c. An increase in popularity of the Technical Trainee Visa system among the Japanese corporates.
The Technical Intern Training Act came into effect in November 2017, and its program targets workers who want to enter occupations in industries like nursing care, automobile maintenance, and fishing, and in addition to their occupational training, they also receive Japanese language and culture lectures. This made it a lot easier for workers from developing countries, like India, Vietnam, Thailand, Indonesia and the Philippines to come to Japan.
Foreign Workers Across Professional, Specialized or Technical Industries
There were a total of 238,412 people working with visas for the professional/technical/specialized fields (e.g., Humanities/International Services, etc.)
These skilled workers made up 18.6% of all foreign workers in Japan in 2018.
An overwhelming majority of these skilled workers (~75.6%) hold Engineering or Specialist Humanities/International Services visas.
Which industries employ the most foreign workers?
The Top 5 employers of foreign workers in Japan are from the following industries:
Manufacturing >> 30.2%
Service Industries (those not counted in other industries) >> 14.8%
Wholesale/ Retail >> 13.0%
Lodging and Food Services >> 12.3%
Education and Learning Support >> 5.1%
We give a detailed breakup below:
(Source of data: Ministry of Health, Labour and Welfare)
Which Industries Employ Skilled Workers the Most?
If we take a further deep-dive into the numbers, we can identify the following industries as the top employers of skilled workers holding professional/technical/specialist visas:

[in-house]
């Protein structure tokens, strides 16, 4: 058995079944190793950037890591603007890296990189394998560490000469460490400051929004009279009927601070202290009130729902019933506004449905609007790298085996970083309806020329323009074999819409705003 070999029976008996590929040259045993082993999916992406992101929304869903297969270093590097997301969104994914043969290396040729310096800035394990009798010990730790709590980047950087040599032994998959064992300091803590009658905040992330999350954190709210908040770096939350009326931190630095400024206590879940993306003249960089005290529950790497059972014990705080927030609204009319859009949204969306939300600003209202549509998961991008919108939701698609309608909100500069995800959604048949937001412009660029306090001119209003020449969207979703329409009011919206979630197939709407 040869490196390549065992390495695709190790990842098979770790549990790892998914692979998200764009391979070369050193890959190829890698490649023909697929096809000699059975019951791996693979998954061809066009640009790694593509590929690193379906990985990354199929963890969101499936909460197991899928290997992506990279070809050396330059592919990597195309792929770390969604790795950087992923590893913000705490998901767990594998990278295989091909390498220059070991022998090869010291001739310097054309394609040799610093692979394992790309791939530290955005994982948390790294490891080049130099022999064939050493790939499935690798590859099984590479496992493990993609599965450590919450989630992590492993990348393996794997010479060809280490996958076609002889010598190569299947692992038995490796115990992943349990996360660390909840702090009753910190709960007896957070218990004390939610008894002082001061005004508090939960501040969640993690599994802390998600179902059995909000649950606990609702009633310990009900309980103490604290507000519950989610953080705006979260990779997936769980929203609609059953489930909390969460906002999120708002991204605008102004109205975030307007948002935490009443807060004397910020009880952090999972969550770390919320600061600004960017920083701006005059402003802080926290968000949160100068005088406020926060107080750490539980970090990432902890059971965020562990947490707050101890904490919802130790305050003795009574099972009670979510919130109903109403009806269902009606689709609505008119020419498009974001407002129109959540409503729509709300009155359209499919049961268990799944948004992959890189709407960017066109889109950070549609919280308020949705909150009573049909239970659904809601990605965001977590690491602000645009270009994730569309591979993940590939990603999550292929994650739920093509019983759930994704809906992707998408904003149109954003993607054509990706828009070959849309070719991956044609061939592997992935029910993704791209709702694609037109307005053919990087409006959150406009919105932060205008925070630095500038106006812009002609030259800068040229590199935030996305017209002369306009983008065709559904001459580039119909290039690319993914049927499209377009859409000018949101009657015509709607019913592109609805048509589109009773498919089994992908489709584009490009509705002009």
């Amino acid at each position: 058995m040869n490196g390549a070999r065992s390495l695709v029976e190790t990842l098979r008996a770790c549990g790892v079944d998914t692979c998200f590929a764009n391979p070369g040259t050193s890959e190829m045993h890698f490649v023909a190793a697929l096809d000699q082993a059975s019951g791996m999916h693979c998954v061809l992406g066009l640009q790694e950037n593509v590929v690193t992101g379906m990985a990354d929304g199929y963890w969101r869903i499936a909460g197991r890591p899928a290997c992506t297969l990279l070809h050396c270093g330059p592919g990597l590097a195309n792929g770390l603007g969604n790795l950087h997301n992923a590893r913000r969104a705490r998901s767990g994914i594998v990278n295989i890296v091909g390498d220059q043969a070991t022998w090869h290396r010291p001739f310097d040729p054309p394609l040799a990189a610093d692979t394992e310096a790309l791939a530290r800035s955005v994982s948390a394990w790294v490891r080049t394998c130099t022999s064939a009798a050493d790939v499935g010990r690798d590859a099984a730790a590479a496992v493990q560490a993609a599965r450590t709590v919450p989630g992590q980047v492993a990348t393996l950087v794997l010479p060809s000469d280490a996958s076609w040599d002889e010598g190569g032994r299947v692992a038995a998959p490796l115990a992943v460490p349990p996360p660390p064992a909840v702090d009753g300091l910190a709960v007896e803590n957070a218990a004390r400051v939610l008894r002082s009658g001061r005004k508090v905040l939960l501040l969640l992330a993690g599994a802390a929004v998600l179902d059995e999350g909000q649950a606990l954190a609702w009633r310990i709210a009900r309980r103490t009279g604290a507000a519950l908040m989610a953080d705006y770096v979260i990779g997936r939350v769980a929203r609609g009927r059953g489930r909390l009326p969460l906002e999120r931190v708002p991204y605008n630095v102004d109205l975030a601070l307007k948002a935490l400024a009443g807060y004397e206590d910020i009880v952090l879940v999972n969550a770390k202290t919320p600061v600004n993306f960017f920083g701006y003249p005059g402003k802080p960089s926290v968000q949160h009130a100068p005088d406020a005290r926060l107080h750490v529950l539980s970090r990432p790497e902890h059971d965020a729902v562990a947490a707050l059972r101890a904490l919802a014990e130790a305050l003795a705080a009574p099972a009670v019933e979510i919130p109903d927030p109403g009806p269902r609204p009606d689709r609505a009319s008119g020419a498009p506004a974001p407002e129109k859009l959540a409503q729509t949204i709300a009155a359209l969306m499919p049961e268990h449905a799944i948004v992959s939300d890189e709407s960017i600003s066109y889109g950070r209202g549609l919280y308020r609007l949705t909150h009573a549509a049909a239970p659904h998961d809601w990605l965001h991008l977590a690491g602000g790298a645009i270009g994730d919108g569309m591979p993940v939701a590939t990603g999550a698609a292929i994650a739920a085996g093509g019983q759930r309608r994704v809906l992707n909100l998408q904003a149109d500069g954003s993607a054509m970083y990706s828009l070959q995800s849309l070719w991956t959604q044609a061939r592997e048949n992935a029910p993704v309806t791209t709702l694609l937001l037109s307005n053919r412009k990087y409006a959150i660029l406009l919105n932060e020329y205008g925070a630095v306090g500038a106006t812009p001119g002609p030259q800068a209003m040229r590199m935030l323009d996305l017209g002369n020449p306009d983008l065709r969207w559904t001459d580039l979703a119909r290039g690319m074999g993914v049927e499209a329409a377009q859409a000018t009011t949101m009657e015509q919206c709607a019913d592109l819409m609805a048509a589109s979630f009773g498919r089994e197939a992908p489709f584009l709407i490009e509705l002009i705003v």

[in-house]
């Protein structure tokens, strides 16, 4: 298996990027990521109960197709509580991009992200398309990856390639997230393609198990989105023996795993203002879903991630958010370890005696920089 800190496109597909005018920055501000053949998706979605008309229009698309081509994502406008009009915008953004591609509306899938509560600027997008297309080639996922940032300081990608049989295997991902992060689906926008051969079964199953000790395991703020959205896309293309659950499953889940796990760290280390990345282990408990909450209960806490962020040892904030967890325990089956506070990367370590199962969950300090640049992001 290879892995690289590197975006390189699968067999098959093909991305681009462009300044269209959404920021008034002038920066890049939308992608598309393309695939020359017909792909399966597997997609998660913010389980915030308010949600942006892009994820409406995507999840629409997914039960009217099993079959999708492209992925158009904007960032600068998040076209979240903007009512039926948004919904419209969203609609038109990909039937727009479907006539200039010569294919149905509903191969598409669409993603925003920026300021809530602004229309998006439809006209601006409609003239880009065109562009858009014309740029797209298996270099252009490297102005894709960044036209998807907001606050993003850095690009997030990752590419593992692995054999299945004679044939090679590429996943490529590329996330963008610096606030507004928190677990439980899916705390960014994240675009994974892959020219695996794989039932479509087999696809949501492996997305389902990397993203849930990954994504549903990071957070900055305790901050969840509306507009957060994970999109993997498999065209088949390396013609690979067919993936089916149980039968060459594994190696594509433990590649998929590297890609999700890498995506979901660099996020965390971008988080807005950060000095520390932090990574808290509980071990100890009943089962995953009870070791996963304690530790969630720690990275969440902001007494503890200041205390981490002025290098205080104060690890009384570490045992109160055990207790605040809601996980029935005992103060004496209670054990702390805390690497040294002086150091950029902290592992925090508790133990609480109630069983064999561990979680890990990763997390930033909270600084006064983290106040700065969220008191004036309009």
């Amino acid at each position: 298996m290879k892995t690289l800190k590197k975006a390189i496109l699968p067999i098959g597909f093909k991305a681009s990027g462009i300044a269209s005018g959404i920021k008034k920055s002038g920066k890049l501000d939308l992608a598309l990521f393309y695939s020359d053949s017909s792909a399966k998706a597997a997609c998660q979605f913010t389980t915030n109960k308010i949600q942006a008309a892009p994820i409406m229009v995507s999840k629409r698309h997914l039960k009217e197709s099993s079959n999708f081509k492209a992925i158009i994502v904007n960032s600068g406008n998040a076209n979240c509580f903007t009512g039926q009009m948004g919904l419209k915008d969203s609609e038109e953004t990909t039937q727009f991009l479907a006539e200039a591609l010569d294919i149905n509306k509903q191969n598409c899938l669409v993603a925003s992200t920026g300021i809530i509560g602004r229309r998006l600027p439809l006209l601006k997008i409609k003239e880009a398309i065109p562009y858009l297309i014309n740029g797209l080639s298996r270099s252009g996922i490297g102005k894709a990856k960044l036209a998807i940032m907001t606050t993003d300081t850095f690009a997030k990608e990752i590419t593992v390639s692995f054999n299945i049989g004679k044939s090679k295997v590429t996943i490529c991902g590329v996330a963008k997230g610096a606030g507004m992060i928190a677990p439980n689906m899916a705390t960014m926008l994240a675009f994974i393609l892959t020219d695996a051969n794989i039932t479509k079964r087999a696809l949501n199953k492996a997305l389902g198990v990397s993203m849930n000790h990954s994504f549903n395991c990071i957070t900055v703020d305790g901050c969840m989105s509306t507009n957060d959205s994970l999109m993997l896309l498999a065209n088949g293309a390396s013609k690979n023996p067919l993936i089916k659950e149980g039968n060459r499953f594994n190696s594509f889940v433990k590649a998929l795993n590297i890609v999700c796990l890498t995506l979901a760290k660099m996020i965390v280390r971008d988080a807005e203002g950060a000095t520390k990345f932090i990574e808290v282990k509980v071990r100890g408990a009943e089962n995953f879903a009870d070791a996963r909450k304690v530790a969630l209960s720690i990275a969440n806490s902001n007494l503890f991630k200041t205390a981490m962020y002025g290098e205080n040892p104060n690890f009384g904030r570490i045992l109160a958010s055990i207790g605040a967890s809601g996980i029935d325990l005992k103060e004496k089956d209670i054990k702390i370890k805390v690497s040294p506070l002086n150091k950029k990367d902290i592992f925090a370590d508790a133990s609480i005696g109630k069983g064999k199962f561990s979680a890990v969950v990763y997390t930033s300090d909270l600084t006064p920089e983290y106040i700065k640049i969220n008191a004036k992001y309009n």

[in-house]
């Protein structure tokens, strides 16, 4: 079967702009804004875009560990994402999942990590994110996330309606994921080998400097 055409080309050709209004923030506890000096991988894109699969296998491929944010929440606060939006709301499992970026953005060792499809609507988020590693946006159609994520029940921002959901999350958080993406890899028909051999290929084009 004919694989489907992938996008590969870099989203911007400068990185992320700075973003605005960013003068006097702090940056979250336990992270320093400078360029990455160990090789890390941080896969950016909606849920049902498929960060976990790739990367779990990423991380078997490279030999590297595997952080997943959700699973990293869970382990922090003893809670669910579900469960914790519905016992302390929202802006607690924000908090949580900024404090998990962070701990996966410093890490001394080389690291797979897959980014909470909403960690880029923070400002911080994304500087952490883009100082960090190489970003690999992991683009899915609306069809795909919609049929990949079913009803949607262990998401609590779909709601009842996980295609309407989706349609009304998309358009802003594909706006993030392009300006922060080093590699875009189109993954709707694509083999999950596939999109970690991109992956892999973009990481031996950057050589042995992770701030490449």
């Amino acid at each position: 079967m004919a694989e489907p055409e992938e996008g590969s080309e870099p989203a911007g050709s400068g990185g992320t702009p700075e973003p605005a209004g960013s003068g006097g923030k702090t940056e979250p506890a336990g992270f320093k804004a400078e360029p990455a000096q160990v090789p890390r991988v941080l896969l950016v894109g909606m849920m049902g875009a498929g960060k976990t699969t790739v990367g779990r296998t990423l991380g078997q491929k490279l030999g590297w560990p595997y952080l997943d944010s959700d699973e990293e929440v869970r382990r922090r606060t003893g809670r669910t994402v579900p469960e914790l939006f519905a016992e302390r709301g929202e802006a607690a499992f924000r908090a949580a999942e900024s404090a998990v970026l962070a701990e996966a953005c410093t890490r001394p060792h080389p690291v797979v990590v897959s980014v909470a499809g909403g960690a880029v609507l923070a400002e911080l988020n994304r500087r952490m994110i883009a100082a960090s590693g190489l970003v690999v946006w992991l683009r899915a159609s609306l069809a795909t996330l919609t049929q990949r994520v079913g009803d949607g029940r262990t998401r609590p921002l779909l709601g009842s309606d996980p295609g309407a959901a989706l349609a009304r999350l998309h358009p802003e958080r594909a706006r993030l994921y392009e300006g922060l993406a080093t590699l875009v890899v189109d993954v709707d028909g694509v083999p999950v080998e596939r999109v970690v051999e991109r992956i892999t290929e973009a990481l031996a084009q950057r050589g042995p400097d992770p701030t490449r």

(Figures are shown for skilled workers in these industries as a percentage of all skilled workers across industries)
Information and Communications >> 16.7%
Manufacturing >> 15.7%
Wholesale and Retail >> 14.1%
Education and Learning Support >> 11.6%
Services industries (not counted in other industries) >> 10.3%
(Source of data: Ministry of Health, Labour and Welfare)
Thus, we can see that the distribution of skilled workers is reasonably even across these top 5 industries.
We expect a significant uptake in the number of foreign workers due to the Special Skills Visa that came into effect this past April 2019. And that could mean good news for many of you!
Japan has currently set in motion a large immigration experiment. The result of this is already starting to show in major cities like Tokyo. Today, 1 in 8 people turning 20 years of age wasn’t born in Japan. That number doesn’t even include those people who were born in Japan but aren’t ethnically Japanese. Japan is slowly rewriting its future course, and these recent changes in the immigration policy are a harbinger of the positive things to come!
And we at JPort Journal sincerely hope to make your transition and subsequently life in Japan productive! As always, our team is here to help you keep up-to-date with the latest news on working and living in Japan.